Review – Avengers: Age of Ultron

It’s taken me a long time to write this post about Avengers: Age of Ultron. In fact, it’s taken me so long that its function as a review is largely irrelevant, as I’m pretty sure that everyone in the country would have seen the film by now. But the fact is that the notes I made when I came out of the film were riddled with typos (personal favourite: ‘astonishgung’) and repeated uses of the word ‘eep’. When the initial enthusiasm wore off and I struggled to remember precisely to what those notes were referring, I realised that I wasn’t going to be able to put a proper post together – the kind that a film like this, which I’d been looking forward to seeing for ACTUAL YEARS, deserved – without having seen it a second time. Which I have now done. So buckle up, everyone. I’m about to turn full nerd.

It will come as a shock to precisely no-one who has read this blog before that I was predisposed to like Age of Ultron. I’ve liked everything in the MCU before this point – I even quite like Iron Man 2, and I think I’m in a pretty small group there. As I’ve already mentioned, I’d been ridiculously excited about seeing this team back together since I left Cineworld Southampton three years ago after an amazing first viewing of Avengers Assemble. Still, while my positive predisposition meant that it was quite likely that I was going to enjoy it, it wasn’t a guarantee. That was sealed during the opening sequence of the film, as the Avengers launch an attack on Baron von Strucker’s Eastern European headquarters. I’m not going to spoil the first line of the film, but both it and the following exchange convinced me that from here on out I was in for a fun time. The action sequence itself, as well as sections later in the film (unspoilery spoiler: there are quite a lot), contains precisely what I want out of these movies: HUGE fights combined with real character moments and genuine emotion. From its very beginning, I was hooked.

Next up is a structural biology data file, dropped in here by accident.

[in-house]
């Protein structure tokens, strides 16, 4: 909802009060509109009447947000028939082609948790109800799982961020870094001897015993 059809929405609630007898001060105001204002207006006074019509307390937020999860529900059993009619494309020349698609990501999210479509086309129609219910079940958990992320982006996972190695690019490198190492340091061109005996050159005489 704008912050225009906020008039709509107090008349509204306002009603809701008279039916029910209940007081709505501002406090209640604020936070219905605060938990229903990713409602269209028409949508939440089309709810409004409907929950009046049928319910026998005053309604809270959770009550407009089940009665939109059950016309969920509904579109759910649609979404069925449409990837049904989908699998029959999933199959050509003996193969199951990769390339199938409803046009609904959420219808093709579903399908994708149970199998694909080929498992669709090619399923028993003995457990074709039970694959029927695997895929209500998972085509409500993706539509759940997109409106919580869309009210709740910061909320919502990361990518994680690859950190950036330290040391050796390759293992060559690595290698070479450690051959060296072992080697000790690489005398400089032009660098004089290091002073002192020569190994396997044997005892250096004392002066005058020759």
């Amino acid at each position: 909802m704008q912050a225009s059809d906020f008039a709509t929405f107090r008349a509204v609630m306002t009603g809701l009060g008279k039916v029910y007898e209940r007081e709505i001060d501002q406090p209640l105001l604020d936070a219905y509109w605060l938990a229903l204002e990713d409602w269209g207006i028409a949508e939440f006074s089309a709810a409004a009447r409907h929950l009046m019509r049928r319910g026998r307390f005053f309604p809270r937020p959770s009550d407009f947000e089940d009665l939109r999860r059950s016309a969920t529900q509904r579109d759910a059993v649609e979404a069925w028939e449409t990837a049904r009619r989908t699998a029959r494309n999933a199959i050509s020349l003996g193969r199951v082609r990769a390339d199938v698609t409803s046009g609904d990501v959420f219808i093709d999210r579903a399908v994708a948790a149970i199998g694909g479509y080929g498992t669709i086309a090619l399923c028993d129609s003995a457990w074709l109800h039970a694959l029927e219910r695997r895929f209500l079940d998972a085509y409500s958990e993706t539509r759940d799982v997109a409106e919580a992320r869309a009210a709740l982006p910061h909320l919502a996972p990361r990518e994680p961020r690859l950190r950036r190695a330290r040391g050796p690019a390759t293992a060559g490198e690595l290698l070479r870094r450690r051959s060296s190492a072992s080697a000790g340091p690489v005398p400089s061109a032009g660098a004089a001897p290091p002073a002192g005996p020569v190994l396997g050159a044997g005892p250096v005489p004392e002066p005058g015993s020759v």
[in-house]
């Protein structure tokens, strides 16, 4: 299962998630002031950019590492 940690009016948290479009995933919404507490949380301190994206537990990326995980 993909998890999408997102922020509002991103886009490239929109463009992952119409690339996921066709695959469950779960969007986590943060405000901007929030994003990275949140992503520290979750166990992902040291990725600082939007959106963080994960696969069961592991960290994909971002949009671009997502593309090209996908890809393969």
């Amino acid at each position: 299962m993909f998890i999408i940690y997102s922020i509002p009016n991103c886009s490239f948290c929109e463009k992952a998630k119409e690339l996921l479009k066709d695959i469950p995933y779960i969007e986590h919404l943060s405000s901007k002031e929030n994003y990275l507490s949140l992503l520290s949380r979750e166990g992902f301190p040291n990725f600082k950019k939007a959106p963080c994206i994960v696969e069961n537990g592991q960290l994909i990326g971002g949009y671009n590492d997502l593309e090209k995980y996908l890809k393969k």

I can’t even begin to summarise the plot concisely, and I could probably only do it proper justice if I went full spoiler. This is a film that is FULL of plot, with about eighteen major players all with some kind of individual story. This both works and it doesn’t: some are really nicely presented alongside one another while others are perhaps missing a little more detail. Still, even the characters that are a bit under-served have at least one moment to shine. Thor – probably the main victim of this (if someone can explain certain aspects of his storyline to me properly I’ll love you forever) – gets several, and might just be the funniest character in the film. Whedon makes all of these characters believable, and it’s genuinely a whole lot of fun spending any time with them at all. Even Ultron, who you might have guessed isn’t the friendliest of robots, is quipping all over the place, and while you can’t exactly root for him, I thoroughly enjoyed every moment he was on screen.

This is a film full of brilliant bits. The fight between Hulkbuster and the Hulk is particularly outstanding (“Dick move, Banner”), and the impact of Scarlet Witch’s powers on most of the team is amazingly rendered – those two sequences might be my highlights, but it’s so hard to choose when all of it is of such high quality. As you’d expect from a Whedon script it’s snappy and fun, tinged with horror – I’m making it sound like a comedy, so I’ve got to throw the fact that it’s really not all hilarious into the mix – and honestly it just made me so happy in a way that I can’t fully articulate. It isn’t perfect, but then what film really is? When you consider some other recent superhero outings, Marvel is still the best studio out there. And this is Marvel at the top of their game.

Bring it on, Phase Three.

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